In April 2004 a colony was electric with the bodies of bees dancing to and fro. Much excitement is occurring as a new queen cell is being constructed. The art of hexagonal sheets is interrupted by a hanging piece of wax. Contained inside this is the future of the colony. Workers enthusiastically surround it and laboriously feed it’s copious appetite. The swarm shall leave soon.
Everything in the colony is changing. The reigning queen is losing weight to fly with the swarm and eggs are becoming less numerous in the hive. Workers have ceased to collect pollen or nectar and sit lazily in the hive’ gorging on sweet honey.

The next morning the hive is heavy with anticipation. The queen cell has been plugged with fresh, white wax and the queen is sunning herself at the entrance, perhaps wondering where the swarm shall take her. Nothing will change the will of the colony now. After only a few more moments a cloud of bees takes to the sky and thunders across buildings and trees searching for a new home. They are found in mid winter only to have perished from never collecting enough nectar.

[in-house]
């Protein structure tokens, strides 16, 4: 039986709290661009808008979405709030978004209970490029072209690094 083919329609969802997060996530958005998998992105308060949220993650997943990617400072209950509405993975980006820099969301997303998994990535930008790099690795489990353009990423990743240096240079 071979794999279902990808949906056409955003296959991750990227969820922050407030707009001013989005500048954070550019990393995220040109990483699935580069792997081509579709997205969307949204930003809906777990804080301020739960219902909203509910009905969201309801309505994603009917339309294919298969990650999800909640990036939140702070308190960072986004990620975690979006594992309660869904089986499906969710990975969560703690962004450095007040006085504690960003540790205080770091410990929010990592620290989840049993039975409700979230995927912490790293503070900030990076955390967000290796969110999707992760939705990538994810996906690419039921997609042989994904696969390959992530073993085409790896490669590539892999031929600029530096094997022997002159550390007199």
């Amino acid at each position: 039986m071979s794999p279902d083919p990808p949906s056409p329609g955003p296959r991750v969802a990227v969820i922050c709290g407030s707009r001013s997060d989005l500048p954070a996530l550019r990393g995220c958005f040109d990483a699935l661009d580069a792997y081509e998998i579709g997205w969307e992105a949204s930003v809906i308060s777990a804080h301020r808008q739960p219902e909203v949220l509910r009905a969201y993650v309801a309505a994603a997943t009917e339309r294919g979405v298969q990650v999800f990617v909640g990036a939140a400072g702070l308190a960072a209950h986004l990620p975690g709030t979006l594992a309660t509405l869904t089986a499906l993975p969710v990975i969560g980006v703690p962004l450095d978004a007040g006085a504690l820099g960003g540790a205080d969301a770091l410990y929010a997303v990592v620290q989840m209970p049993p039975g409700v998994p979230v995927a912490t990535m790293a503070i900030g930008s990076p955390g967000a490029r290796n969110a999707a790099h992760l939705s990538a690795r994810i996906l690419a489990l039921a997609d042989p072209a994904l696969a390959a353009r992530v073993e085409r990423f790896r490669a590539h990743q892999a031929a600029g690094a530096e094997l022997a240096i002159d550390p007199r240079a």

In the mother colony the few remaining bees defend the nest and collect nectar for themselves. A system that once seemed perfect in its elegant design now results in anarchy. However, out of anarchy, a short week and a half later the new queen hatches from her small wax cell and leaves the hive to mate. She returns a short while later and tranquility along with order are returned to the hive.